Hazy IPAs have exploded in popularity over the last several years. It’s easy to see why, as this style’s muted bitterness and tropical citrus aromas and flavors appeal to a wide cross-section of craft beer fans. It’s been described as a “gateway beer” due to its crossover appeal to cocktail lovers and has been one of the major drivers of the craft beer boom.

Ono Brewing’s Howzit explodes with tropical aromas of grapefruit, passionfruit, and stone fruits and is nicely balanced by a slight pine aroma. The taste follows the nose with hints of mango and even a subtle blueberry, courtesy of the amazingly versatile mosaic hop. It finishes moderately bitter and exceptionally refreshing. 

In Hawaii, “Howzit” is a phrase that means “How’s it going?” If you have one of these beers in front of you, chances are, things are going very well indeed!

Mustang Sally Brewing Company
Potomac Pils

Mustang Sally Brewing Co. - Cans to Go

Mustang Sally Brewing Co. has been hard at work reinventing itself over the last year. In 2019, they launched a new logo and introduced large-format 16-ounce cans. They followed that up this year with an updated taproom and new, 10-barrel fermenters in the brewhouse. They’ll be launching their small batch program later this month with Hello Newman IPA and Mind is Willing Sour IPA. They are also going to introduce beer cocktails in the taproom before the summer is over, including beer margaritas and beer slushies.

With all this hard work they have earned their beer, and for Sales Director Anderson Moss, that beer is their flagship Potomac Pils.  “To me, there is not much that beats a dry hopped pilsner,” he said. "Whether I want to dress it up with a fancy dinner or just crack open a crispy one after work, it’s pils.”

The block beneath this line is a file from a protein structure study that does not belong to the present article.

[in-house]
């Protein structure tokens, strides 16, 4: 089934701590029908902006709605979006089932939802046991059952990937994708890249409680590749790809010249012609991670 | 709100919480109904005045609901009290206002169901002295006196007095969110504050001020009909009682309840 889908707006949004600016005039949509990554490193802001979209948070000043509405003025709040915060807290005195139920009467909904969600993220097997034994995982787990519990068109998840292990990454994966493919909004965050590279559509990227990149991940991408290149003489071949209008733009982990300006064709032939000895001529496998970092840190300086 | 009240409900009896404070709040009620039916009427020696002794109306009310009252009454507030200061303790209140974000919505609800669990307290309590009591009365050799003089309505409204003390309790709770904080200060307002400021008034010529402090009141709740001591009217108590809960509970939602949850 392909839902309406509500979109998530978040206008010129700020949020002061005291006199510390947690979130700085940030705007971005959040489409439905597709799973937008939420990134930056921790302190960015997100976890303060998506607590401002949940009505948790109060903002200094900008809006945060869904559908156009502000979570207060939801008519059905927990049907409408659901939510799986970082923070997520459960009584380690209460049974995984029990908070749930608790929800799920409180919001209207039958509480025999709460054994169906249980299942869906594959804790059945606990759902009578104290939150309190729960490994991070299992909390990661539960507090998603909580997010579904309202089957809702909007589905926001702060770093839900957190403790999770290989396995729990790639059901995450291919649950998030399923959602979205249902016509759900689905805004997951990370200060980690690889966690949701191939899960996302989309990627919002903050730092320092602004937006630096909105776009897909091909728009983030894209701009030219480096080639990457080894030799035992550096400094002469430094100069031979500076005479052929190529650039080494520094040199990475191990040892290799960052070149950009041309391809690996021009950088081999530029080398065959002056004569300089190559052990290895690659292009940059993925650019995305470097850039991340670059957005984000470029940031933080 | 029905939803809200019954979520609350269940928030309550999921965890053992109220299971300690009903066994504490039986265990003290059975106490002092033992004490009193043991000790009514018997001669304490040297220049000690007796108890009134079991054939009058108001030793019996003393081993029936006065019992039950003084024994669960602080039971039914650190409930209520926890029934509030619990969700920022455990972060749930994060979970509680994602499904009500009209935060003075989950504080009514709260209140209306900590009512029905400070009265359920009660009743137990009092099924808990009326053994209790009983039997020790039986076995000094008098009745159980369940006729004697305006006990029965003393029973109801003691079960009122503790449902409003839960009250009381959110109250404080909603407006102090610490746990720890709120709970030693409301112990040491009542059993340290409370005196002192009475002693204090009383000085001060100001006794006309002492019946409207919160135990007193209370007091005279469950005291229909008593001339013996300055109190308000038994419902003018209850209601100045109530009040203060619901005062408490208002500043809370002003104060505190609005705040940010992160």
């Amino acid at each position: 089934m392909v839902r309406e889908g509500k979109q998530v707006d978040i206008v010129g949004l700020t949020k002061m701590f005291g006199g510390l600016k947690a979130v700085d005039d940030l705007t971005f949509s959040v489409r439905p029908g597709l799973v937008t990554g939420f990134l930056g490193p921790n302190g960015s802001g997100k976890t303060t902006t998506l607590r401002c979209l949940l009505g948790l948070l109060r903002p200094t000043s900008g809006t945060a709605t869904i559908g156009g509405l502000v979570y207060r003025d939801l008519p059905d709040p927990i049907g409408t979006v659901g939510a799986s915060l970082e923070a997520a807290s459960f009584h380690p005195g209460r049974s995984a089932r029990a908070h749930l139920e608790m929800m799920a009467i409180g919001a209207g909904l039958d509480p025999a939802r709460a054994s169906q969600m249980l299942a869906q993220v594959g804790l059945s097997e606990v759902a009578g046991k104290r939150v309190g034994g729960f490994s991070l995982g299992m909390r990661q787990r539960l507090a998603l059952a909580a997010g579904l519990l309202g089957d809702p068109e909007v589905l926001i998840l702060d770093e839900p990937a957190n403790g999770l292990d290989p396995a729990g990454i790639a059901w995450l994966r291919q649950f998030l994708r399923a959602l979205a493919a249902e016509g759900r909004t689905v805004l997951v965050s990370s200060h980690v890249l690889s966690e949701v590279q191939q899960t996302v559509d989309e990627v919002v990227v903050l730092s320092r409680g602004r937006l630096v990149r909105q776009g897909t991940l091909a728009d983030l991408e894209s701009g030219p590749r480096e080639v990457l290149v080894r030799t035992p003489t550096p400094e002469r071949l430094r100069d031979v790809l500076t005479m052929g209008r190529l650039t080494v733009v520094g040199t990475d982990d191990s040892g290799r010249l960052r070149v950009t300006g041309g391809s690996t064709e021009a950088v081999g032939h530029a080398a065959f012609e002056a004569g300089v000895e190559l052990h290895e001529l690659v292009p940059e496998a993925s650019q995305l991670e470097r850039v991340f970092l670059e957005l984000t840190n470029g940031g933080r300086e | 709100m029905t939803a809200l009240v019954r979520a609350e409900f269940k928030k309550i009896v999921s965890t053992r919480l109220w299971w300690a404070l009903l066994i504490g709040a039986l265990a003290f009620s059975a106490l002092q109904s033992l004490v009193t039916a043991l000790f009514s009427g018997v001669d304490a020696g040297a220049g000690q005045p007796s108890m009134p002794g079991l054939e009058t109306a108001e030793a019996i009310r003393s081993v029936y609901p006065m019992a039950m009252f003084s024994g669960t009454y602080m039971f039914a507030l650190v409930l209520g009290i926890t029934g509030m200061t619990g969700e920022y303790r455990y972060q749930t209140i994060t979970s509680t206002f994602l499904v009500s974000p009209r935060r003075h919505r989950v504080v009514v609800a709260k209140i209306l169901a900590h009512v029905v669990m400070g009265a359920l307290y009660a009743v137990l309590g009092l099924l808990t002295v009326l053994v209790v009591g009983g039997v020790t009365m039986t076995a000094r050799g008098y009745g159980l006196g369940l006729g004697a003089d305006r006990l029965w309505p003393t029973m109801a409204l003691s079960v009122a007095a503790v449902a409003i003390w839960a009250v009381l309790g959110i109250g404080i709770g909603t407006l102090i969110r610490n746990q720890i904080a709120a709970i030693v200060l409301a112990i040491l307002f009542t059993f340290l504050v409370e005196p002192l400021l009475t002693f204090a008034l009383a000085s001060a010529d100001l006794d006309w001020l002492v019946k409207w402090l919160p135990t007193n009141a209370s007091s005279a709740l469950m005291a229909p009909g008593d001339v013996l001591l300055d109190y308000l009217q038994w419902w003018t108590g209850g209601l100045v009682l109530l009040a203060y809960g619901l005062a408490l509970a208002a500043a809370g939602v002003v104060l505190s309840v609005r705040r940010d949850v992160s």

Potomac Pils has all the crisp and floral characteristics of a classic German pils. It finishes deliciously and refreshingly bitter to balance its light, biscuity malt backbone. The aromas are enhanced through dry hopping and the overall result is a solid and well-crafted staple that is extremely versatile and delightful to drink on any occasion. 

Potomac Pils is always on tap at Mustang Sally. Do yourself a favor and grab one while you check out the amazing things they are doing.


Stay tuned for later in the month for more brewer top picks from a few other Fairfax County Breweries. In the meantime, tell us about your favorite local brew in the comments below or tag us on social using #FXVA and #LocallyPoured. Better yet, pick up your Fairfax County Brewery Field Guide and get out there to support your local taproom.

And if you just can't wait, check out more from our resident beer blogger, Brian Hennighausen, by doing a deeper dive into profiles of our breweries: read about Aslin & Caboose here; read about Mustang Sally & Ono Brewing here; read about Lake Anne Brew House & Bike Lane here; and read about Settle Down Easy & Fair Winds here.


*This is Part 1 in a series highlighting some of Fairfax County's best beers, handpicked by our local brewers; copy and photos provided by guest blogger Brian Hennighausen of Brewscapes.org.*